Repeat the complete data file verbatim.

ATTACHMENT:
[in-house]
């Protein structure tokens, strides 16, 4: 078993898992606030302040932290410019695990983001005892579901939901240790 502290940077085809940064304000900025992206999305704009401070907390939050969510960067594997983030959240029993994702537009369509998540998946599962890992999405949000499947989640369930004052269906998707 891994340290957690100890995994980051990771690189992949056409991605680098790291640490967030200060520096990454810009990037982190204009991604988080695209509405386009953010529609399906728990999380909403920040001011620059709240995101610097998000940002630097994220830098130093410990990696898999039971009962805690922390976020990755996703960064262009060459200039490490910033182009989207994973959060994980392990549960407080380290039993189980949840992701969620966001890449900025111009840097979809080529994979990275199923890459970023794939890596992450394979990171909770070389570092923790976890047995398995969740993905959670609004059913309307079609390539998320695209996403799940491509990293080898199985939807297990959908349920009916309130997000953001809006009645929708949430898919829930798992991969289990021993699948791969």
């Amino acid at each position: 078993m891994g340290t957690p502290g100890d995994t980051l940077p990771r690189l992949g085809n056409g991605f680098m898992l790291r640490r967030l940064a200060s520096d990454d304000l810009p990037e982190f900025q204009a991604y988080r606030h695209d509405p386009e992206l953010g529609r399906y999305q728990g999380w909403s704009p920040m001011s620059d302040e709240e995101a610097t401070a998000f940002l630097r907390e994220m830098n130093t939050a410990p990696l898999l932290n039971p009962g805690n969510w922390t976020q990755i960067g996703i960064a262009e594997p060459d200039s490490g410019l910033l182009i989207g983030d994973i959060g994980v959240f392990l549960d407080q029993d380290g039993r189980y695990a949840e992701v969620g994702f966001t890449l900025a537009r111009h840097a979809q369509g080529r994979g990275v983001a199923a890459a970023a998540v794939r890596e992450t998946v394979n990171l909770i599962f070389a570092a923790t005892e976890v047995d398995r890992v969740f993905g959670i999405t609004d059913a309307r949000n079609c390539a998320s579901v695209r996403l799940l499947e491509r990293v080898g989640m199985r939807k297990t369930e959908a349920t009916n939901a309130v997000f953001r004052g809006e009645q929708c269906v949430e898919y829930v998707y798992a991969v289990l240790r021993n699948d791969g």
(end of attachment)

[in-house]
């Protein structure tokens, strides 16, 4: 078993898992606030302040932290410019695990983001005892579901939901240790 502290940077085809940064304000900025992206999305704009401070907390939050969510960067594997983030959240029993994702537009369509998540998946599962890992999405949000499947989640369930004052269906998707 891994340290957690100890995994980051990771690189992949056409991605680098790291640490967030200060520096990454810009990037982190204009991604988080695209509405386009953010529609399906728990999380909403920040001011620059709240995101610097998000940002630097994220830098130093410990990696898999039971009962805690922390976020990755996703960064262009060459200039490490910033182009989207994973959060994980392990549960407080380290039993189980949840992701969620966001890449900025111009840097979809080529994979990275199923890459970023794939890596992450394979990171909770070389570092923790976890047995398995969740993905959670609004059913309307079609390539998320695209996403799940491509990293080898199985939807297990959908349920009916309130997000953001809006009645929708949430898919829930798992991969289990021993699948791969």
């Amino acid at each position: 078993m891994g340290t957690p502290g100890d995994t980051l940077p990771r690189l992949g085809n056409g991605f680098m898992l790291r640490r967030l940064a200060s520096d990454d304000l810009p990037e982190f900025q204009a991604y988080r606030h695209d509405p386009e992206l953010g529609r399906y999305q728990g999380w909403s704009p920040m001011s620059d302040e709240e995101a610097t401070a998000f940002l630097r907390e994220m830098n130093t939050a410990p990696l898999l932290n039971p009962g805690n969510w922390t976020q990755i960067g996703i960064a262009e594997p060459d200039s490490g410019l910033l182009i989207g983030d994973i959060g994980v959240f392990l549960d407080q029993d380290g039993r189980y695990a949840e992701v969620g994702f966001t890449l900025a537009r111009h840097a979809q369509g080529r994979g990275v983001a199923a890459a970023a998540v794939r890596e992450t998946v394979n990171l909770i599962f070389a570092a923790t005892e976890v047995d398995r890992v969740f993905g959670i999405t609004d059913a309307r949000n079609c390539a998320s579901v695209r996403l799940l499947e491509r990293v080898g989640m199985r939807k297990t369930e959908a349920t009916n939901a309130v997000f953001r004052g809006e009645q929708c269906v949430e898919y829930v998707y798992a991969v289990l240790r021993n699948d791969g």